I don’t like recall elections, but I would vote against Scott Walker if I had the chance
On several occasions over the past 15 months or so, I’ve argued here that recall elections are an unworthy feature of the political process in the states where laws allow for them.
Granted, the liberal in me can’t help but be gratified by the prospect that Scott Walker, the union-busting governor of Wisconsin, might be recalled from office. And if I lived on the other side of the Cheddar Curtain, I would vote next Tuesday for Walker’s ouster.
That’s not hypocrisy. That’s just playing the hand that’s been dealt. If my choice at the ballot box is between a right-wing Republican and a liberal Democrat, I’ll take the latter every time.
But I still don’t like statutes that allow for recall elections. On that score, I’m pretty much in agreement with THIS ARGUMENT from Andrew Rotherham:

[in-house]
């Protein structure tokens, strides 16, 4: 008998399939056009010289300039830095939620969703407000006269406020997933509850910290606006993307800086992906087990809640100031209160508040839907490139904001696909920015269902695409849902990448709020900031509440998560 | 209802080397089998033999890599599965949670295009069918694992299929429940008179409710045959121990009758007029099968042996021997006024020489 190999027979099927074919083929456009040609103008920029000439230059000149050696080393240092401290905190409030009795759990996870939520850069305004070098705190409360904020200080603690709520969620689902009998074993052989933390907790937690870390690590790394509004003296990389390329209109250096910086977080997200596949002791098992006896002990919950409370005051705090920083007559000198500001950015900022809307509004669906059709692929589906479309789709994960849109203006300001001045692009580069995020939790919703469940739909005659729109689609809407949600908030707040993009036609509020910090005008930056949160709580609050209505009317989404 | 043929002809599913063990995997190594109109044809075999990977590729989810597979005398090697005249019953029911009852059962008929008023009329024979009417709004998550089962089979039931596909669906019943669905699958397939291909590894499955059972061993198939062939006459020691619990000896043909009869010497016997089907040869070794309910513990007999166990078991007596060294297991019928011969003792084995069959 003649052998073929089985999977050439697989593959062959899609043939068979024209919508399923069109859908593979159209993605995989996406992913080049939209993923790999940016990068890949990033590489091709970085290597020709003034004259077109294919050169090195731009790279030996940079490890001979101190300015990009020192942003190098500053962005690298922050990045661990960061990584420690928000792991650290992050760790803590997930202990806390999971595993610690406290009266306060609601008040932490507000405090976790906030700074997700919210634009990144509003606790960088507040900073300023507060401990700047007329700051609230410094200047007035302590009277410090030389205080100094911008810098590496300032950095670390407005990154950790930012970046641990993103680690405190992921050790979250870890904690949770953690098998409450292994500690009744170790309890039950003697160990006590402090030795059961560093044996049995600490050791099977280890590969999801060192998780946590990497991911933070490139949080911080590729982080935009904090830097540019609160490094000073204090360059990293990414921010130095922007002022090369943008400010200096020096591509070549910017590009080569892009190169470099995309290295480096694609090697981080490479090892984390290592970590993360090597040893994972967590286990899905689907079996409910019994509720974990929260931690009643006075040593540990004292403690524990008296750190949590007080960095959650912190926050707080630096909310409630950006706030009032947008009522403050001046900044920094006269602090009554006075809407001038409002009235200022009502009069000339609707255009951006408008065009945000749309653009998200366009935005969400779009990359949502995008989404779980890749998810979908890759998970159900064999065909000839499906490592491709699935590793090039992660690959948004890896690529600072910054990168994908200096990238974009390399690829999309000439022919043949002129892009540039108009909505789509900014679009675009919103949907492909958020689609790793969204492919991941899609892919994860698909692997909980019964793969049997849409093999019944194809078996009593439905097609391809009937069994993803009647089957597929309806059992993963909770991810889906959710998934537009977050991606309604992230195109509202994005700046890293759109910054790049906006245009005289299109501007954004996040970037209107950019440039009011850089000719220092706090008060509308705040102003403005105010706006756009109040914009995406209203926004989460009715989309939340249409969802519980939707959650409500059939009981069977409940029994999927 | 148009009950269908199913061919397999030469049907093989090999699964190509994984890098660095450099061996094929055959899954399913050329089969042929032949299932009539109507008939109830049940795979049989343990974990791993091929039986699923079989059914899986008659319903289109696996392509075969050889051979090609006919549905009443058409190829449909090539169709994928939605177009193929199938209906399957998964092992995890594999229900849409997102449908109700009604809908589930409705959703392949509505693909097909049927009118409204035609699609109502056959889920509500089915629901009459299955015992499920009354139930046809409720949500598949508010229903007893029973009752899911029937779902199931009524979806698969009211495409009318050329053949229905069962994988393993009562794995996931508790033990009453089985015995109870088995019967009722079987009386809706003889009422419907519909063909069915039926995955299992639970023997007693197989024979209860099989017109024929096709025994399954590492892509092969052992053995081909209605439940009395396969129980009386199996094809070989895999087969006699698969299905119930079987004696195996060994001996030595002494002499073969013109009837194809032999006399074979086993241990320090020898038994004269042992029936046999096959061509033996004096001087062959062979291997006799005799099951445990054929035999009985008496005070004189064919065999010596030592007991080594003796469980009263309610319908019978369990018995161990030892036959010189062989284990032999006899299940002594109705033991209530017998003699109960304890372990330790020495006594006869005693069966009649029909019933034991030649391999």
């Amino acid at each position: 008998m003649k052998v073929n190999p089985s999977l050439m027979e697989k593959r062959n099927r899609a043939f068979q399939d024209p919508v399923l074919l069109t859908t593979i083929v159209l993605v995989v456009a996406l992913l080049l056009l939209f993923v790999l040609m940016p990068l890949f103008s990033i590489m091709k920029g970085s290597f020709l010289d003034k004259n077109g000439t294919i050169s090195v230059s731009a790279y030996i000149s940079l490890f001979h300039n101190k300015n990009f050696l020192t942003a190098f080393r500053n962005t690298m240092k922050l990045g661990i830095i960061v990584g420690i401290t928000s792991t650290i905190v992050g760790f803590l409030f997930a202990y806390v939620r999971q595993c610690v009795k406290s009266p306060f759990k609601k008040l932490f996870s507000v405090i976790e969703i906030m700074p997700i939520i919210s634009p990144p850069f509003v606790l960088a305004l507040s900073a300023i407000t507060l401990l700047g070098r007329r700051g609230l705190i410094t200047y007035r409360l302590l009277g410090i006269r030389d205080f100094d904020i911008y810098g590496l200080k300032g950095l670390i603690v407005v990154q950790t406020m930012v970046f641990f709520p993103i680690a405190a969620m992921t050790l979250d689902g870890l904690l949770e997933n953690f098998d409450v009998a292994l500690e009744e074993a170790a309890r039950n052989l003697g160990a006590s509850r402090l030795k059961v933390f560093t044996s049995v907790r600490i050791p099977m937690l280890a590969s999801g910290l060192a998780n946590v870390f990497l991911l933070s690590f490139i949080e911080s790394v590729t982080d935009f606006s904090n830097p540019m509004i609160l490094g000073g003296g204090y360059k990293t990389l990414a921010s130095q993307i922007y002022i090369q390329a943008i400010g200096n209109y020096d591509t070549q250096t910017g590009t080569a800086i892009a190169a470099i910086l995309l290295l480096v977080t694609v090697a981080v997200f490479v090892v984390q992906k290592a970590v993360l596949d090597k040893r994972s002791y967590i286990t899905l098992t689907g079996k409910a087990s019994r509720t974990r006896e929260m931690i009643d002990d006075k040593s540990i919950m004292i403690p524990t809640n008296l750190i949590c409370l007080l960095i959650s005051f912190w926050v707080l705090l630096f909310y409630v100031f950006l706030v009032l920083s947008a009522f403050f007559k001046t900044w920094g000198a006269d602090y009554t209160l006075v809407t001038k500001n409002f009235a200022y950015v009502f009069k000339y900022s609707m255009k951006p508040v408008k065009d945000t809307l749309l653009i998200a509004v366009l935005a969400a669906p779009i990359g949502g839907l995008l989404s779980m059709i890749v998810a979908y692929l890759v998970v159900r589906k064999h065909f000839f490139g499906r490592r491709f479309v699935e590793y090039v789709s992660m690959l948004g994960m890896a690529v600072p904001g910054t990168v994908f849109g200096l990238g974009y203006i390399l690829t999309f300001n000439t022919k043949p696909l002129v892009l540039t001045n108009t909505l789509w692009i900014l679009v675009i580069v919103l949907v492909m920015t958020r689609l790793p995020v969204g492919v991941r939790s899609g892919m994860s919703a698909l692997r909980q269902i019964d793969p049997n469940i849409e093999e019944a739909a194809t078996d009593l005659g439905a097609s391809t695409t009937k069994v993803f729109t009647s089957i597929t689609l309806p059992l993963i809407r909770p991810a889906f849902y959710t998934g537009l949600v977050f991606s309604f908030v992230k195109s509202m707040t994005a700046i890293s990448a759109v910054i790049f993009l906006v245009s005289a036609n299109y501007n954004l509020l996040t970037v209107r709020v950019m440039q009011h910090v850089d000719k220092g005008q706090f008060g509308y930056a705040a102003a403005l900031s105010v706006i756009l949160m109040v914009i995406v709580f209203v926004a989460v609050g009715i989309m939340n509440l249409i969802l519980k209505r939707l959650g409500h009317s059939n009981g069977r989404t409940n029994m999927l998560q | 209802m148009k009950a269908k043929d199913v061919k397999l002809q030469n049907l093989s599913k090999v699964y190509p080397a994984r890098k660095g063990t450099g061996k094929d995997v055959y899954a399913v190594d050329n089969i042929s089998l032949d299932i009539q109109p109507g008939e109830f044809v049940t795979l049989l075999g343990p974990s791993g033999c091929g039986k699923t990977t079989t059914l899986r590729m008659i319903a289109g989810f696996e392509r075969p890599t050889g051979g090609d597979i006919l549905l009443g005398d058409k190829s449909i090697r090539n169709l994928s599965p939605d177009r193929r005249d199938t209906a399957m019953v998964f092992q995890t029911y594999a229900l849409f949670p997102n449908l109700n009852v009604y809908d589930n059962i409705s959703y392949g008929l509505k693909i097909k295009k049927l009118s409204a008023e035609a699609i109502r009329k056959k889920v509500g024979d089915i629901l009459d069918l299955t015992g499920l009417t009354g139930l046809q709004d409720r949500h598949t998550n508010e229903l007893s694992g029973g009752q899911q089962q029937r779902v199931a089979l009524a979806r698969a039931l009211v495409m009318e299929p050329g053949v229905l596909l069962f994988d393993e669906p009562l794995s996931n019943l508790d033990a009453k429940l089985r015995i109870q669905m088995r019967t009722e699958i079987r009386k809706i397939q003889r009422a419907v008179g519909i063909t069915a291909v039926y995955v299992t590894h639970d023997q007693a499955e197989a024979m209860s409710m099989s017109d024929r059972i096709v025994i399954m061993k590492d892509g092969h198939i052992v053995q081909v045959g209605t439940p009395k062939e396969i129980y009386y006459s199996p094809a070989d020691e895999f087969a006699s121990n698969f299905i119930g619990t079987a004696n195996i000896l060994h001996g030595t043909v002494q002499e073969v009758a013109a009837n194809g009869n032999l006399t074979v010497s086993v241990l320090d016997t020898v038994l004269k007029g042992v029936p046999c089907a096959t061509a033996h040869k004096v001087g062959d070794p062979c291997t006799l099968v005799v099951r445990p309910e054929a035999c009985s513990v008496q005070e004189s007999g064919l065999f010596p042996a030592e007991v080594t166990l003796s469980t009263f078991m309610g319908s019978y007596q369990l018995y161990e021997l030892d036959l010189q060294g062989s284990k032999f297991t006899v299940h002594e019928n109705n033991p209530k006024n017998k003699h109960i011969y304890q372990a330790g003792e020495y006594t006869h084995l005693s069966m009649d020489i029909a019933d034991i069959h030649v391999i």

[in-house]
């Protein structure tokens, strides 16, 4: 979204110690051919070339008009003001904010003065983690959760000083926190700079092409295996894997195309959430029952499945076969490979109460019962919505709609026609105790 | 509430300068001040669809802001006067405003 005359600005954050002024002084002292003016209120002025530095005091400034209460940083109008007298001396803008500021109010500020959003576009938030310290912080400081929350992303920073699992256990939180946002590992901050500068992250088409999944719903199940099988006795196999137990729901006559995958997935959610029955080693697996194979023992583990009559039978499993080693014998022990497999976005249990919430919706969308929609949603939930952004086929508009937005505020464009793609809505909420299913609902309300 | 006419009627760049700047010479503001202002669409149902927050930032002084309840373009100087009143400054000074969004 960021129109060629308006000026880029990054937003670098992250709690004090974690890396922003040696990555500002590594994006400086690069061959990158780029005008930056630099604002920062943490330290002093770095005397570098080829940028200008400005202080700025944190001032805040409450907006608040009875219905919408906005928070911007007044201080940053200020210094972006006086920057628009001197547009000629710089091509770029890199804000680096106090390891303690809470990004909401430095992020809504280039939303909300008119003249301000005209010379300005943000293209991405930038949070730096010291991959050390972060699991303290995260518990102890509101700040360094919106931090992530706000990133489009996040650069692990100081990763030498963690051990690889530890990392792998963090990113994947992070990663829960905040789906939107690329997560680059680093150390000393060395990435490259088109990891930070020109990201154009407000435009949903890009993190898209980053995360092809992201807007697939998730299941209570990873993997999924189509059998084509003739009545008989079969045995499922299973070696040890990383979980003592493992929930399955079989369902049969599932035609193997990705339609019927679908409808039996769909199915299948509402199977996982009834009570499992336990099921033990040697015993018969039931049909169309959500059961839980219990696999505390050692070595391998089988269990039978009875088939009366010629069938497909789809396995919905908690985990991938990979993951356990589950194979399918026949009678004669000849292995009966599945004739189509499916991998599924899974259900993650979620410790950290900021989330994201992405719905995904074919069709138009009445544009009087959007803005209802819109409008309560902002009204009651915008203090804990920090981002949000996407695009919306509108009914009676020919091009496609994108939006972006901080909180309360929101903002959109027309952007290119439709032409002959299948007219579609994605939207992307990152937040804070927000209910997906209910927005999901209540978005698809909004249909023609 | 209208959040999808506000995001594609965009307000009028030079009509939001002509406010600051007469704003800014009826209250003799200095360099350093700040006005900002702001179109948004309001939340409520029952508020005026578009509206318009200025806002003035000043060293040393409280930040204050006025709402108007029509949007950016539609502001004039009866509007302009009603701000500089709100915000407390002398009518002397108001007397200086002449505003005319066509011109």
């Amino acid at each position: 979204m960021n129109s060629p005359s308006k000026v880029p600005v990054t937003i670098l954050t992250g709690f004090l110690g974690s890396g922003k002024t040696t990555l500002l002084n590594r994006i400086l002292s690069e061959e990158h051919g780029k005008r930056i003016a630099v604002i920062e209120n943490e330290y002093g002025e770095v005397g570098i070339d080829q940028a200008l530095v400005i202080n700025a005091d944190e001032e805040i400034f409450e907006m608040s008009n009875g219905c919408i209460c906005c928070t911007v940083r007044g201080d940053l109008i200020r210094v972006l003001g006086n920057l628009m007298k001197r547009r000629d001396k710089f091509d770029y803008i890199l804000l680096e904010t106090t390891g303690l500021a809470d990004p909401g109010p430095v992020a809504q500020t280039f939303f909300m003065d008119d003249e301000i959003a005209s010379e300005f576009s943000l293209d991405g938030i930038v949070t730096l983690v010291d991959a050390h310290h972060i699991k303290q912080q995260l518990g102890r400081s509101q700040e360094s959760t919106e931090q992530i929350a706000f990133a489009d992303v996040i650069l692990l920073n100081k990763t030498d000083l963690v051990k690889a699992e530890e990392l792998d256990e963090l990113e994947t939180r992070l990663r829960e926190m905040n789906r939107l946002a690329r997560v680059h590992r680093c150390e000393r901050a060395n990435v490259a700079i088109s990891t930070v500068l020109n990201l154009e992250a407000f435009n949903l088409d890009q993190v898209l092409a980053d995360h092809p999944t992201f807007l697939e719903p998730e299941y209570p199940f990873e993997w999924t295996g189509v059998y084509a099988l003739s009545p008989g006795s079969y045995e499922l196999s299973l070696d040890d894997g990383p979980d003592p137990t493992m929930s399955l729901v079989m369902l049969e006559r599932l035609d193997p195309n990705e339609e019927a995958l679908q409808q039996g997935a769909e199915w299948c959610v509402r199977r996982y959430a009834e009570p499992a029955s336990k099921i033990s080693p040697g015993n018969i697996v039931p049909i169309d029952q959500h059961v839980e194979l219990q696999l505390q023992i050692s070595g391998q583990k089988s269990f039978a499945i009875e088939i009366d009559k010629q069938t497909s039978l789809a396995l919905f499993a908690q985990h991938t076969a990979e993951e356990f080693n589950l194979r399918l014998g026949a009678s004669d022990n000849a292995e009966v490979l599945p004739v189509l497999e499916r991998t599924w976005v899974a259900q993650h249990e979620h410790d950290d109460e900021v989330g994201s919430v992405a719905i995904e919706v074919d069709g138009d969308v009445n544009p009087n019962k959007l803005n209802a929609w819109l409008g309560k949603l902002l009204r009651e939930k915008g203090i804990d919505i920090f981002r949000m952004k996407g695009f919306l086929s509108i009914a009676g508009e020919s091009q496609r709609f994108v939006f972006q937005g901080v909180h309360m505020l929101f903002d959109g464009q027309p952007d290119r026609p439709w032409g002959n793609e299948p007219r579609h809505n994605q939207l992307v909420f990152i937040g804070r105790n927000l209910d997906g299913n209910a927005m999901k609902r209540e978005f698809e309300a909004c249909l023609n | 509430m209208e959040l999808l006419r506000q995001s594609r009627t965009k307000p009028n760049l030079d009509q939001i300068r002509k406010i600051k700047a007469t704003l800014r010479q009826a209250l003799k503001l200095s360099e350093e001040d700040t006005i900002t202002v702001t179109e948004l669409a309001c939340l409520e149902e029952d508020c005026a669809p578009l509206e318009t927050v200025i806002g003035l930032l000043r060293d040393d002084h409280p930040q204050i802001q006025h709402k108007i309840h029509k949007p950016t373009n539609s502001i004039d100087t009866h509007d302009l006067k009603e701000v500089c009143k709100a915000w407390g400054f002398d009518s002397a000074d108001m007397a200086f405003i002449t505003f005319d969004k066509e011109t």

Elected officials who violate the law or otherwise abuse their office should obviously be removed by recall or impeachment. But that’s not the issue in Wisconsin. The argument there is about policy issues — public sector collective bargaining and benefits — about which reasonable people can disagree. But as is clear from our increasingly broken politics, we’ve lost the ability to work with those with whom we disagree, or to respect elections and the process of governance enough to let it run its course.
Besides, we have regularly scheduled recalls: They’re called elections. And for our democracy to work, they have to mean something. So after the recall vote next week, the citizens of Wisconsin may find themselves with a better governor. But they shouldn’t confuse that with having struck a blow for better governance.